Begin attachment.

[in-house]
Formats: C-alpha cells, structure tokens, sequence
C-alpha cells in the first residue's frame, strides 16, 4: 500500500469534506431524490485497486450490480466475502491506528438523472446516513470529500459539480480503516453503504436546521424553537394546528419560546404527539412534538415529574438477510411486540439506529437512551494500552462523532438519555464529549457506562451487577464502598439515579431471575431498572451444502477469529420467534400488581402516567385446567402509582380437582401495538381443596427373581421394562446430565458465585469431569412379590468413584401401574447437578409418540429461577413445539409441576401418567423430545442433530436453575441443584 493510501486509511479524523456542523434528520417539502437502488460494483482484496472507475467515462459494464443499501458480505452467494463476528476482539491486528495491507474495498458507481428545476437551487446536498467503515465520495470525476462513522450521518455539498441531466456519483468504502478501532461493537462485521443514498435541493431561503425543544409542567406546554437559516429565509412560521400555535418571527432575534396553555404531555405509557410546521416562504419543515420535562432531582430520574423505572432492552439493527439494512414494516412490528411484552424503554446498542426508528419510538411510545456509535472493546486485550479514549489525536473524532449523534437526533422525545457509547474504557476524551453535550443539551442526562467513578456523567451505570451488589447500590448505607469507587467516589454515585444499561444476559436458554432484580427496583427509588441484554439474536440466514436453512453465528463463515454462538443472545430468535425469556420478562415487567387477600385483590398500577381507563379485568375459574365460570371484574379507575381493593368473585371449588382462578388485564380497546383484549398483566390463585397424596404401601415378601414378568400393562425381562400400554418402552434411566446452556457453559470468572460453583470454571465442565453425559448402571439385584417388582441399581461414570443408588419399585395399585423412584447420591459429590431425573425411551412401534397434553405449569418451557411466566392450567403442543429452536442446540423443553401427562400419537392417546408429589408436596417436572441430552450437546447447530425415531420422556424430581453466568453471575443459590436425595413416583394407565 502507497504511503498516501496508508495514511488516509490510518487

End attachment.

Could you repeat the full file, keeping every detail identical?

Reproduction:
[in-house]
Formats: C-alpha cells, structure tokens, sequence
C-alpha cells in the first residue's frame, strides 16, 4: 500500500469534506431524490485497486450490480466475502491506528438523472446516513470529500459539480480503516453503504436546521424553537394546528419560546404527539412534538415529574438477510411486540439506529437512551494500552462523532438519555464529549457506562451487577464502598439515579431471575431498572451444502477469529420467534400488581402516567385446567402509582380437582401495538381443596427373581421394562446430565458465585469431569412379590468413584401401574447437578409418540429461577413445539409441576401418567423430545442433530436453575441443584 493510501486509511479524523456542523434528520417539502437502488460494483482484496472507475467515462459494464443499501458480505452467494463476528476482539491486528495491507474495498458507481428545476437551487446536498467503515465520495470525476462513522450521518455539498441531466456519483468504502478501532461493537462485521443514498435541493431561503425543544409542567406546554437559516429565509412560521400555535418571527432575534396553555404531555405509557410546521416562504419543515420535562432531582430520574423505572432492552439493527439494512414494516412490528411484552424503554446498542426508528419510538411510545456509535472493546486485550479514549489525536473524532449523534437526533422525545457509547474504557476524551453535550443539551442526562467513578456523567451505570451488589447500590448505607469507587467516589454515585444499561444476559436458554432484580427496583427509588441484554439474536440466514436453512453465528463463515454462538443472545430468535425469556420478562415487567387477600385483590398500577381507563379485568375459574365460570371484574379507575381493593368473585371449588382462578388485564380497546383484549398483566390463585397424596404401601415378601414378568400393562425381562400400554418402552434411566446452556457453559470468572460453583470454571465442565453425559448402571439385584417388582441399581461414570443408588419399585395399585423412584447420591459429590431425573425411551412401534397434553405449569418451557411466566392450567403442543429452536442446540423443553401427562400419537392417546408429589408436596417436572441430552450437546447447530425415531420422556424430581453466568453471575443459590436425595413416583394407565 502507497504511503498516501496508508495514511488516509490510518487